Kendall Blumer, PhD

Professor of Cell Biology & Physiology

Research Interests

The Blumer lab currently studies signal transduction mechanisms that cause uveal melanoma, a highly aggressive and deadly cancer, with the ultimate goal of discovering avenues leading to effective therapy for this currently untreatable cancer. 

Professional Education
  • BA: Rice University, 1977, Biochemistry
  • PhD: Duke University, 1986, Biochemistry
  • Postdoc: University of California-Berkeley, 1989, Biochemistry

Blumer Lab

McDonnell Sciences Building

Tumor Cell Signaling | Metabolomics | Proteomics | Transcriptomics | CRISPR screens | Molecular and Whole-Animal Imaging | Single-Molecule Biophysics | Targeted Therapy Development | Synthetic Organic Chemistry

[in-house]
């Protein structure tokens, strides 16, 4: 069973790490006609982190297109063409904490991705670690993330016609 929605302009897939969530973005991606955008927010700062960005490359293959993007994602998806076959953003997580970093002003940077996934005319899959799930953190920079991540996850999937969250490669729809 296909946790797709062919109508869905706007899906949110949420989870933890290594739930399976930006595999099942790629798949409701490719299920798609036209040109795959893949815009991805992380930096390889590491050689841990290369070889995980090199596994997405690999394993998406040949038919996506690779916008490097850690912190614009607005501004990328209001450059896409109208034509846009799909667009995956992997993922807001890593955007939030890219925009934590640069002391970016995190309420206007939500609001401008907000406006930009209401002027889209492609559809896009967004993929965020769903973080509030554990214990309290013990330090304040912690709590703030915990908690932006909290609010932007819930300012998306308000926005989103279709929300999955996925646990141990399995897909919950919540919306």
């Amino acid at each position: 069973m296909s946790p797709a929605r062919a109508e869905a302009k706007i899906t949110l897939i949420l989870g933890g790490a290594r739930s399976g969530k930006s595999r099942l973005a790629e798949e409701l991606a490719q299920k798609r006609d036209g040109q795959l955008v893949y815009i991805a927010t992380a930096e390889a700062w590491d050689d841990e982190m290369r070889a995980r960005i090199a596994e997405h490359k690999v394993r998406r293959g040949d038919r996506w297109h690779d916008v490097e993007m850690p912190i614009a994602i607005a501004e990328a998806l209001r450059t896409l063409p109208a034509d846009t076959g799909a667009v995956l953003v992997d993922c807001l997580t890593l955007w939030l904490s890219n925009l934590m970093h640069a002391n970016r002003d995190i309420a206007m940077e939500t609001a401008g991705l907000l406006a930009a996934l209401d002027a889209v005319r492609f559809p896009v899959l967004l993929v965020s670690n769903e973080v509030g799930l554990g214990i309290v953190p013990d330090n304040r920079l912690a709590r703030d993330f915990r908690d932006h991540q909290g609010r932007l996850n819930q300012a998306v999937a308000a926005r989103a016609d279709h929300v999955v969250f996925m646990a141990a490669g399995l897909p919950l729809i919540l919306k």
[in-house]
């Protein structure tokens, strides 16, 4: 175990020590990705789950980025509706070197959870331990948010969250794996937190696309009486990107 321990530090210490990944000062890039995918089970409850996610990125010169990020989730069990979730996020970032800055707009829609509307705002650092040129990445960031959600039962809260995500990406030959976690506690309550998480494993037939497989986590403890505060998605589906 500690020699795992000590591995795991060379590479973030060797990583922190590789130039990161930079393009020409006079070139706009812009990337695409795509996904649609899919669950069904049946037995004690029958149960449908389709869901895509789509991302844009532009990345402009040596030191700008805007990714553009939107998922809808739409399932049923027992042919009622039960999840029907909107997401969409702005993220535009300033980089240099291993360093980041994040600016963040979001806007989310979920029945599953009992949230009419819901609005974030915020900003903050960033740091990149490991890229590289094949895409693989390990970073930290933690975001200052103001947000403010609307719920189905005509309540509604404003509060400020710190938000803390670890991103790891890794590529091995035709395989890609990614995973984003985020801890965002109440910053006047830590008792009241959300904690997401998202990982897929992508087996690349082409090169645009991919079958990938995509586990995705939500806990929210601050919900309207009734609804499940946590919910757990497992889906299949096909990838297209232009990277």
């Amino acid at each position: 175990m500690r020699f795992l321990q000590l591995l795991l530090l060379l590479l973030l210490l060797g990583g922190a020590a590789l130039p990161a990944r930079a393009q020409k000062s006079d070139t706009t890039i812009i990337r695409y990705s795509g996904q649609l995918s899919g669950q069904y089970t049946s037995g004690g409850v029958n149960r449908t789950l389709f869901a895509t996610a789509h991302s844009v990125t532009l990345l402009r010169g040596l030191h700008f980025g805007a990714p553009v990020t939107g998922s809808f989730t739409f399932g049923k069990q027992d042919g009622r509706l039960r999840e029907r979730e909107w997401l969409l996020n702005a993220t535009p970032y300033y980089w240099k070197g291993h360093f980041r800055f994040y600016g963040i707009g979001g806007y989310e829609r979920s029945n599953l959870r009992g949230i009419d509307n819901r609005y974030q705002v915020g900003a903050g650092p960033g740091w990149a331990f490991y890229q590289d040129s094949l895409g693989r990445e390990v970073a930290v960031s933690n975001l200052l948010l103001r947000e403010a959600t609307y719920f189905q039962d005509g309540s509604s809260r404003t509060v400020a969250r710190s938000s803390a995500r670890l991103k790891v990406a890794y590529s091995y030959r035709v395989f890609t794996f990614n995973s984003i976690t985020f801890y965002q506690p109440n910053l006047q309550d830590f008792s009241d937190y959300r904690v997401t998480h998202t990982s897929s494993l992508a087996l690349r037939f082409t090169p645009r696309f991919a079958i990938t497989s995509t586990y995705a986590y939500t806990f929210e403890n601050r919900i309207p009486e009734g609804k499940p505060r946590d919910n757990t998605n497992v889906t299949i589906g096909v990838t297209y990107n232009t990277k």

The Blumer lab studies oncogenic signaling by mutationally activated heterotrimeric G proteins. Our ongoing research: 1) determines how oncogenic G proteins drive tumor formation, growth, invasion, survival, and metabolism; 2) establishes oncogenic G proteins as pharmacological targets for cancer therapy; and 3) designs and synthesizes G protein inhibitors for preclinical studies and, eventually, clinical trials. Much of our work focuses on metastatic uveal (ocular) melanoma because it is highly aggressive, deadly and untreatable, and nearly always driven by oncogenic G proteins